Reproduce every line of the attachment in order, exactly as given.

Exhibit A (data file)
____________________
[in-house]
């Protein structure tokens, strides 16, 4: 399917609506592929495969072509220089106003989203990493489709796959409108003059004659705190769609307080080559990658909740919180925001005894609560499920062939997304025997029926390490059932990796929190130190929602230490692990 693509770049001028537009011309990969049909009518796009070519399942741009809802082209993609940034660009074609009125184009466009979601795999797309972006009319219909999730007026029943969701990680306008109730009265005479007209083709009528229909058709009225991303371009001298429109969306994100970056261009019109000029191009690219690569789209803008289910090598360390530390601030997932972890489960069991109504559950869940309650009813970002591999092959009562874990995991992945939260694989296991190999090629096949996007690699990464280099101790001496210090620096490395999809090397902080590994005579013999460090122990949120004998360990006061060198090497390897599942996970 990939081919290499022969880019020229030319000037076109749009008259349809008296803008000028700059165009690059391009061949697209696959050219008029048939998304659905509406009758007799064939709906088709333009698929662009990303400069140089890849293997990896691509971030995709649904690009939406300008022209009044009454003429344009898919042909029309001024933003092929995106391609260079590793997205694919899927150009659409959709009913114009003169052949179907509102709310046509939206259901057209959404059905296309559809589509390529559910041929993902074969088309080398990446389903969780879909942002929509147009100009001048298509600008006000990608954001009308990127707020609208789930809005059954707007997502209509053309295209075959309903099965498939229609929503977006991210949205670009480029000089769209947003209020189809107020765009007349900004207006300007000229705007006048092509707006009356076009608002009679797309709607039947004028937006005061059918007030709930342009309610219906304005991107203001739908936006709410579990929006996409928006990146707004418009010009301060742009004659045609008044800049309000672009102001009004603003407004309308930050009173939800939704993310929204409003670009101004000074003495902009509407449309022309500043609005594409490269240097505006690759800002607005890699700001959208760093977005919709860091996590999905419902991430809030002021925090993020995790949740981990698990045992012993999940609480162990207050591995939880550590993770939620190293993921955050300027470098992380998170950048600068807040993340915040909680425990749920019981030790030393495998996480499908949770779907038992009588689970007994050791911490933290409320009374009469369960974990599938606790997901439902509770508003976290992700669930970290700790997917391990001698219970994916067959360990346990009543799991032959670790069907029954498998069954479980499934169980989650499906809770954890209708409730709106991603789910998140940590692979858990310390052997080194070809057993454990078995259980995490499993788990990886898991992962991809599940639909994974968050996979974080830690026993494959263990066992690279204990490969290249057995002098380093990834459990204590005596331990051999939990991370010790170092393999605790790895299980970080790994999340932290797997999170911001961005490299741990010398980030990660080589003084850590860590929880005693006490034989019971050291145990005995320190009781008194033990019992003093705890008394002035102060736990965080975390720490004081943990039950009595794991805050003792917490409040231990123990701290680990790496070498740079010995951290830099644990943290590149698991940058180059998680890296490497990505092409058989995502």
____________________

[in-house]
């Protein structure tokens, strides 16, 4: 399917609506592929495969072509220089106003989203990493489709796959409108003059004659705190769609307080080559990658909740919180925001005894609560499920062939997304025997029926390490059932990796929190130190929602230490692990 693509770049001028537009011309990969049909009518796009070519399942741009809802082209993609940034660009074609009125184009466009979601795999797309972006009319219909999730007026029943969701990680306008109730009265005479007209083709009528229909058709009225991303371009001298429109969306994100970056261009019109000029191009690219690569789209803008289910090598360390530390601030997932972890489960069991109504559950869940309650009813970002591999092959009562874990995991992945939260694989296991190999090629096949996007690699990464280099101790001496210090620096490395999809090397902080590994005579013999460090122990949120004998360990006061060198090497390897599942996970 990939081919290499022969880019020229030319000037076109749009008259349809008296803008000028700059165009690059391009061949697209696959050219008029048939998304659905509406009758007799064939709906088709333009698929662009990303400069140089890849293997990896691509971030995709649904690009939406300008022209009044009454003429344009898919042909029309001024933003092929995106391609260079590793997205694919899927150009659409959709009913114009003169052949179907509102709310046509939206259901057209959404059905296309559809589509390529559910041929993902074969088309080398990446389903969780879909942002929509147009100009001048298509600008006000990608954001009308990127707020609208789930809005059954707007997502209509053309295209075959309903099965498939229609929503977006991210949205670009480029000089769209947003209020189809107020765009007349900004207006300007000229705007006048092509707006009356076009608002009679797309709607039947004028937006005061059918007030709930342009309610219906304005991107203001739908936006709410579990929006996409928006990146707004418009010009301060742009004659045609008044800049309000672009102001009004603003407004309308930050009173939800939704993310929204409003670009101004000074003495902009509407449309022309500043609005594409490269240097505006690759800002607005890699700001959208760093977005919709860091996590999905419902991430809030002021925090993020995790949740981990698990045992012993999940609480162990207050591995939880550590993770939620190293993921955050300027470098992380998170950048600068807040993340915040909680425990749920019981030790030393495998996480499908949770779907038992009588689970007994050791911490933290409320009374009469369960974990599938606790997901439902509770508003976290992700669930970290700790997917391990001698219970994916067959360990346990009543799991032959670790069907029954498998069954479980499934169980989650499906809770954890209708409730709106991603789910998140940590692979858990310390052997080194070809057993454990078995259980995490499993788990990886898991992962991809599940639909994974968050996979974080830690026993494959263990066992690279204990490969290249057995002098380093990834459990204590005596331990051999939990991370010790170092393999605790790895299980970080790994999340932290797997999170911001961005490299741990010398980030990660080589003084850590860590929880005693006490034989019971050291145990005995320190009781008194033990019992003093705890008394002035102060736990965080975390720490004081943990039950009595794991805050003792917490409040231990123990701290680990790496070498740079010995951290830099644990943290590149698991940058180059998680890296490497990505092409058989995502």